Competing Older: Part 1 of a panel discussion with four 50+ pipers still razor sharp after decades in the art
Editor’s note: with an aging population in most parts of the world’s more significant piping and drumming countries, pipes|drums will explore the challenges pipers and drummers face with getting older and remaining in our competition avocation with various features over the next year.
We continue with part 1 of our panel discussion with four accomplished older pipers still competing despite the challenges. While there are extraordinary examples of older pipers and drummers like Bruce Gandy, Jack Lee, Roddy MacLeod, Reid Maxwell and Willie McCallum still winning at an elite level, we wanted to tap into the thoughts of players whose experiences could be perhaps more relatable to pipes|drums readers.
The piping and drumming world is constantly looking to regenerate itself with young newcomers to the wonderful world of what we do, welcoming kids into the fold.
And with good reason – an art or sport that doesn’t continually look to the next generation will eventually shrivel up and blow away.
It may never be more important than now to recruit new players.
But with an aging population and apparent declining membership numbers with piping and drumming associations, what about older pipers and drummers?
Many players over 50 continue participating in piping, drumming and pipe band competitions, but most don’t. As age creeps up, there is a natural drop-off in any competition-oriented art or sport, but in piping and drumming, attrition seems more significant.
Why do so many pipers and drummers leave our big family? What drives them away in more significant numbers than most hobbies?
Put more positively, what is it that keeps players involved? What more could organizations do to retain members? How can older players stay happier and more involved?
Rather than speculate, we spoke with four actively competing pipers over 50 about their experiences.
Charlie Martin of Northern California is in his mid-fifties and competes in Grade 1 amateur solo contests. He is the pipe major of the Grade 5 Pipes & Drums of CAL FIRE L2881. Before that, Martin was pipe-major of the Grade 4 Black Raven Pipe Band of San Francisco and competed with the Grade 3 Dunvegan Pipe Band. A student initially with Ozzie Reid, his teacher is now John Cairns, and he is a regular attendee of the Celtic Arts Foundation’s Winter School. Martin travels throughout California with his band and is active in running the annual Redding Solo Piping Competition.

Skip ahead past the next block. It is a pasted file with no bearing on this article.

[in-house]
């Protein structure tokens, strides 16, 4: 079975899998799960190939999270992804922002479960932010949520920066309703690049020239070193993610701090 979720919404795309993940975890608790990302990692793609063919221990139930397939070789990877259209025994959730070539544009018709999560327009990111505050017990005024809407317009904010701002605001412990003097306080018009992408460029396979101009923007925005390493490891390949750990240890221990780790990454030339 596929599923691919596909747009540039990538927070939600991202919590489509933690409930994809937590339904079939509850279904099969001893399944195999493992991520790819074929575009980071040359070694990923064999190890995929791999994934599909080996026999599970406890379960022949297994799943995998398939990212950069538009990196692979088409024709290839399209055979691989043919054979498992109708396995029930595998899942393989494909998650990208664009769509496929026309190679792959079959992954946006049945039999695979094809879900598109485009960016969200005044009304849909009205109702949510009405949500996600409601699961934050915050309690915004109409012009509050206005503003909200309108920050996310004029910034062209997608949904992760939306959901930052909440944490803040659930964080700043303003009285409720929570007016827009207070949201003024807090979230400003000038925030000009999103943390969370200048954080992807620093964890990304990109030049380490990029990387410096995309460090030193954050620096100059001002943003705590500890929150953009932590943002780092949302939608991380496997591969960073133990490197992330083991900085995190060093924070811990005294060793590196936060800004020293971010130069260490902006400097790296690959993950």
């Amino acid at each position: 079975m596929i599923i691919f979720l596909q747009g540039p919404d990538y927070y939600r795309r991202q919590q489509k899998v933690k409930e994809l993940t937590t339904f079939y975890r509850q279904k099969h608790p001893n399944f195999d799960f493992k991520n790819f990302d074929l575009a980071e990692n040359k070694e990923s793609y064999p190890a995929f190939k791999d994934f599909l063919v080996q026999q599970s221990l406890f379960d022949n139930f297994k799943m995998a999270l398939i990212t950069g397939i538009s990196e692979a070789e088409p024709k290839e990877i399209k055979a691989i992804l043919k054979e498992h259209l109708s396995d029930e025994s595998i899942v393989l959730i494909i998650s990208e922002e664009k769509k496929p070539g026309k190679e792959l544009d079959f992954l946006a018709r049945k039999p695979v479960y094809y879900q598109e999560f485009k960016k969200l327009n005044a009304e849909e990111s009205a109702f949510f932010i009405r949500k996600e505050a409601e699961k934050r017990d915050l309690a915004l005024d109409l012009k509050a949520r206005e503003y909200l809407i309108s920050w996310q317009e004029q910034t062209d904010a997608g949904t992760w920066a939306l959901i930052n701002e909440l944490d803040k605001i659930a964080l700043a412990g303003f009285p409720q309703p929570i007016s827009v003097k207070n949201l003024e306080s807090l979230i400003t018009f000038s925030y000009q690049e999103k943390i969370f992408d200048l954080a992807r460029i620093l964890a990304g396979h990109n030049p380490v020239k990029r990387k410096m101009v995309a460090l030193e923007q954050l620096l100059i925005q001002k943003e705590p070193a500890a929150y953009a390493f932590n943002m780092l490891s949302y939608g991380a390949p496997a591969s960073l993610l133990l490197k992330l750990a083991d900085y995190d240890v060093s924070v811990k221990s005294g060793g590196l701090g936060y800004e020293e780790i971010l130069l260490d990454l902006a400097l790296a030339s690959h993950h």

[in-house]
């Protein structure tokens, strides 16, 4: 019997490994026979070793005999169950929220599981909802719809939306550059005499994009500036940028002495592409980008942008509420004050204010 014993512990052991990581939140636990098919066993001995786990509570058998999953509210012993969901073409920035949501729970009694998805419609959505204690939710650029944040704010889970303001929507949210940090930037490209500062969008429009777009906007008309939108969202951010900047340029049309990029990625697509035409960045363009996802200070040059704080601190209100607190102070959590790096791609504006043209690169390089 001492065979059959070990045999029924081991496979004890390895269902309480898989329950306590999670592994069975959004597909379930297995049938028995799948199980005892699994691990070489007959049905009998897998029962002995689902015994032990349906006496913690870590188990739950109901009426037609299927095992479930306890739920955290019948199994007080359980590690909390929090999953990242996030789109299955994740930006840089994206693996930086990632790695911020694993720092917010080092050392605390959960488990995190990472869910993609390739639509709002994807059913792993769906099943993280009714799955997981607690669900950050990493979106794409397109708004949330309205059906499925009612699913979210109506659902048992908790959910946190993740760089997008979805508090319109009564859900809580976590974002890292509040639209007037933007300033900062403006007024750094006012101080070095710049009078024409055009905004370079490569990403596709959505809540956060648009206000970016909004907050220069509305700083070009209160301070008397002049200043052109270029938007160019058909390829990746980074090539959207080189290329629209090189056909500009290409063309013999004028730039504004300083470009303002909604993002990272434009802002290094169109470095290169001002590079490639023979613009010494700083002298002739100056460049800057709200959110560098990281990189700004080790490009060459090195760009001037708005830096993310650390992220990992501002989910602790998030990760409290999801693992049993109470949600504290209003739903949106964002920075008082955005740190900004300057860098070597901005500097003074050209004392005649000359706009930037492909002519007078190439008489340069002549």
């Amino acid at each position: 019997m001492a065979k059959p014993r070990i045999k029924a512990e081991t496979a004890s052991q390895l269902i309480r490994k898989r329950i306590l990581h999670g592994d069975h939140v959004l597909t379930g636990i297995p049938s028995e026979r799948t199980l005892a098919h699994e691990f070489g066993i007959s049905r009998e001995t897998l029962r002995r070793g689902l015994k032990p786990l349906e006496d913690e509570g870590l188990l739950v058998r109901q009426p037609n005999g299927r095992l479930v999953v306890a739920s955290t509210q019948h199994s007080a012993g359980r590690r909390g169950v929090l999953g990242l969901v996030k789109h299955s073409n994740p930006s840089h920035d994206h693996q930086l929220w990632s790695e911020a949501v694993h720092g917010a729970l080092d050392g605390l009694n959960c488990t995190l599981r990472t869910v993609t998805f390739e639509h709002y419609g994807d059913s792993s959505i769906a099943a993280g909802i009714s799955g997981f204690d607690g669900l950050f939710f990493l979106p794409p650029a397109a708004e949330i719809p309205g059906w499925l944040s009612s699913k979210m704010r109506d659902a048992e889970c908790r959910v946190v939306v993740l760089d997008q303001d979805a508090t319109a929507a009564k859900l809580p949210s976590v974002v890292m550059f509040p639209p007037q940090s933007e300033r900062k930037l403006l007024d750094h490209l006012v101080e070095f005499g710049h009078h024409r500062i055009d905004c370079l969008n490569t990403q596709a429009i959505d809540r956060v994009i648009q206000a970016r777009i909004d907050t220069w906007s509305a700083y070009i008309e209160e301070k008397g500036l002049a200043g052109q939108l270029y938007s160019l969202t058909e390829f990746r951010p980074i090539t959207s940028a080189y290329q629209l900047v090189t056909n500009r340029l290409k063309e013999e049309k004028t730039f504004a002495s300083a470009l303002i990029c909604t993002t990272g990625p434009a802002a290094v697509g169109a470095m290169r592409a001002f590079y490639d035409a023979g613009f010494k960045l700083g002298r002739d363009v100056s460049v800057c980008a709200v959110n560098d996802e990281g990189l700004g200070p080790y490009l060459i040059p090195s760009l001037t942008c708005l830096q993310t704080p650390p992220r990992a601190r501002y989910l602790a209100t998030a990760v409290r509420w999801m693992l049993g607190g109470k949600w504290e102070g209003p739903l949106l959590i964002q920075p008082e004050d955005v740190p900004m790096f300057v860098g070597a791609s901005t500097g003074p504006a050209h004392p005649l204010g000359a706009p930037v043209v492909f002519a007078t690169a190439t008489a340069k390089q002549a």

An original member of the 78th Fraser Highlanders, including when the band won the World’s in 1987, Brian Pollock of Whitby, Ontario, continues to compete today with the Grade 2 Toronto Police Pipe Band. Now over 70, Pollock’s competing career goes back to the 1960s. He was a Grade 1 City of Toronto Pipe Band member for many years and went with Pipe-Major Bill Livingstone to play with the Grade 1 General Motors, which then evolved into the 78th Frasers. A busy and highly successful career in business saw Pollock step back for many years before returning to competition more than a decade ago, revisiting and enjoying the scene that has been such a part of his life.
Iain Simpson is from Bo’ness, Scotland. Now 63, he was a member of the famed Boghall & Bathgate Caledonia Pipe Band for more than three decades and served as a leader of the piping and drumming teaching program at George Watson’s College in Edinburgh for many years. As good fortune and canny decisions would have it, the timing of Iain Simpson’s return to Peoples Ford Boghall & Bathgate Caledonia in 2023 was impeccable, as they enjoyed the finest season in their long history, culminating with winning the World Pipe Band Championship for the first time. Not only did Simpson return to the band, but he entered solo competitions and even started to learn piobaireachd, successfully competing with his son, Jonathon, around contests in Canada and Scotland throughout the summer.
Anne Spalding of Broughty Ferry, Scotland, is a famous and historically significant piper. She was a top soloist in the 1970s, ’80s and ’90s and has been a stalwart member of her local MacKenzie Caledonian Pipe Band for decades. Renowned for her commitment to teaching, Spalding has ushered dozens, even hundreds, of young pipers into the fold. In 1976, she was one of four female solo pipers to break the gender barrier at the significant competition in Scotland by being permitted to compete at the prestigious Argyllshire Gathering and Northern Meeting. In 2019, Anne Spalding was awarded the Balvenie Medal for her services to piping.
In November, we welcomed these four older and wiser pipers to our exclusive video discussion panel, which we’ll present in two parts.
Stay tuned to pipes|drums for Part 2 of our exclusive Competing Older panel with Charlie Martin, Brian Pollock, Iain Simpson and Anne Spalding.
What’s your opinion? As always, we encourage readers to contribute their thoughts with our Comments feature below, where you can express opinions with your name or anonymously.
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